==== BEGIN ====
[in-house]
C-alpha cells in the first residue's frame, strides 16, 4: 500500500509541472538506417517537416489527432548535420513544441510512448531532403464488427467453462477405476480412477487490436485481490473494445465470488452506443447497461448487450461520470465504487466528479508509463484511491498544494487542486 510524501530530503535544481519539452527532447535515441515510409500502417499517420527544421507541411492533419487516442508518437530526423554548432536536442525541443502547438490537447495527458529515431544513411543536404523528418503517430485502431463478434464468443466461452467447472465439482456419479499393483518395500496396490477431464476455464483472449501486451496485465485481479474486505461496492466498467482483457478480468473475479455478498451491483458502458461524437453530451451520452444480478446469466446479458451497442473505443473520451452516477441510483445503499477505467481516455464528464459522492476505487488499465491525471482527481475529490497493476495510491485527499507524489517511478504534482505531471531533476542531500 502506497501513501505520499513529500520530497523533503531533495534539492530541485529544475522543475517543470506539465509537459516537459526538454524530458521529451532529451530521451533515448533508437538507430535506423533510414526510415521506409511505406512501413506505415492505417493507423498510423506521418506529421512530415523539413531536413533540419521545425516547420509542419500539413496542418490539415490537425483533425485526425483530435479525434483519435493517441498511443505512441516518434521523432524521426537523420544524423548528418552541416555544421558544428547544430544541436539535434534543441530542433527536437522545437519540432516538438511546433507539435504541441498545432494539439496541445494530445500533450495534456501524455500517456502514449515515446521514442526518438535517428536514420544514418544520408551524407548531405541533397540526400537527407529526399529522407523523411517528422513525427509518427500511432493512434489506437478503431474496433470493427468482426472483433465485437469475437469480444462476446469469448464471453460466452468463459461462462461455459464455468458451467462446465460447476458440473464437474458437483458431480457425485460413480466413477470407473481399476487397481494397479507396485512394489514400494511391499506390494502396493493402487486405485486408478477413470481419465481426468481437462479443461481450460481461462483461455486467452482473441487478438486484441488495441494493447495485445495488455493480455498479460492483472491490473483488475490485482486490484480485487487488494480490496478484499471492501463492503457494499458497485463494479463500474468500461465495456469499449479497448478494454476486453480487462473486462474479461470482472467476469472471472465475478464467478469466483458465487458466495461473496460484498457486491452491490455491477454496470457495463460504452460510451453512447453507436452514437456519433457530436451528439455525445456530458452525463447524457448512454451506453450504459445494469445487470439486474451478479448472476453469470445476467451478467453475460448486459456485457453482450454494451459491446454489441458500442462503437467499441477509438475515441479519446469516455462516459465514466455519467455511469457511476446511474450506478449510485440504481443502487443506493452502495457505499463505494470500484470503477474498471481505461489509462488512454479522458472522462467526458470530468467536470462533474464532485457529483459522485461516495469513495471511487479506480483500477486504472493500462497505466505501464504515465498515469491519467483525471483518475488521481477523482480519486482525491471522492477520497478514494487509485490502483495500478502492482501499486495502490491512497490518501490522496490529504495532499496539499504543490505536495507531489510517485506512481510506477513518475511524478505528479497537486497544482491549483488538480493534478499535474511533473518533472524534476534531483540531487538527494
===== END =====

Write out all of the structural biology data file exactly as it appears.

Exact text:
[in-house]
C-alpha cells in the first residue's frame, strides 16, 4: 500500500509541472538506417517537416489527432548535420513544441510512448531532403464488427467453462477405476480412477487490436485481490473494445465470488452506443447497461448487450461520470465504487466528479508509463484511491498544494487542486 510524501530530503535544481519539452527532447535515441515510409500502417499517420527544421507541411492533419487516442508518437530526423554548432536536442525541443502547438490537447495527458529515431544513411543536404523528418503517430485502431463478434464468443466461452467447472465439482456419479499393483518395500496396490477431464476455464483472449501486451496485465485481479474486505461496492466498467482483457478480468473475479455478498451491483458502458461524437453530451451520452444480478446469466446479458451497442473505443473520451452516477441510483445503499477505467481516455464528464459522492476505487488499465491525471482527481475529490497493476495510491485527499507524489517511478504534482505531471531533476542531500 502506497501513501505520499513529500520530497523533503531533495534539492530541485529544475522543475517543470506539465509537459516537459526538454524530458521529451532529451530521451533515448533508437538507430535506423533510414526510415521506409511505406512501413506505415492505417493507423498510423506521418506529421512530415523539413531536413533540419521545425516547420509542419500539413496542418490539415490537425483533425485526425483530435479525434483519435493517441498511443505512441516518434521523432524521426537523420544524423548528418552541416555544421558544428547544430544541436539535434534543441530542433527536437522545437519540432516538438511546433507539435504541441498545432494539439496541445494530445500533450495534456501524455500517456502514449515515446521514442526518438535517428536514420544514418544520408551524407548531405541533397540526400537527407529526399529522407523523411517528422513525427509518427500511432493512434489506437478503431474496433470493427468482426472483433465485437469475437469480444462476446469469448464471453460466452468463459461462462461455459464455468458451467462446465460447476458440473464437474458437483458431480457425485460413480466413477470407473481399476487397481494397479507396485512394489514400494511391499506390494502396493493402487486405485486408478477413470481419465481426468481437462479443461481450460481461462483461455486467452482473441487478438486484441488495441494493447495485445495488455493480455498479460492483472491490473483488475490485482486490484480485487487488494480490496478484499471492501463492503457494499458497485463494479463500474468500461465495456469499449479497448478494454476486453480487462473486462474479461470482472467476469472471472465475478464467478469466483458465487458466495461473496460484498457486491452491490455491477454496470457495463460504452460510451453512447453507436452514437456519433457530436451528439455525445456530458452525463447524457448512454451506453450504459445494469445487470439486474451478479448472476453469470445476467451478467453475460448486459456485457453482450454494451459491446454489441458500442462503437467499441477509438475515441479519446469516455462516459465514466455519467455511469457511476446511474450506478449510485440504481443502487443506493452502495457505499463505494470500484470503477474498471481505461489509462488512454479522458472522462467526458470530468467536470462533474464532485457529483459522485461516495469513495471511487479506480483500477486504472493500462497505466505501464504515465498515469491519467483525471483518475488521481477523482480519486482525491471522492477520497478514494487509485490502483495500478502492482501499486495502490491512497490518501490522496490529504495532499496539499504543490505536495507531489510517485506512481510506477513518475511524478505528479497537486497544482491549483488538480493534478499535474511533473518533472524534476534531483540531487538527494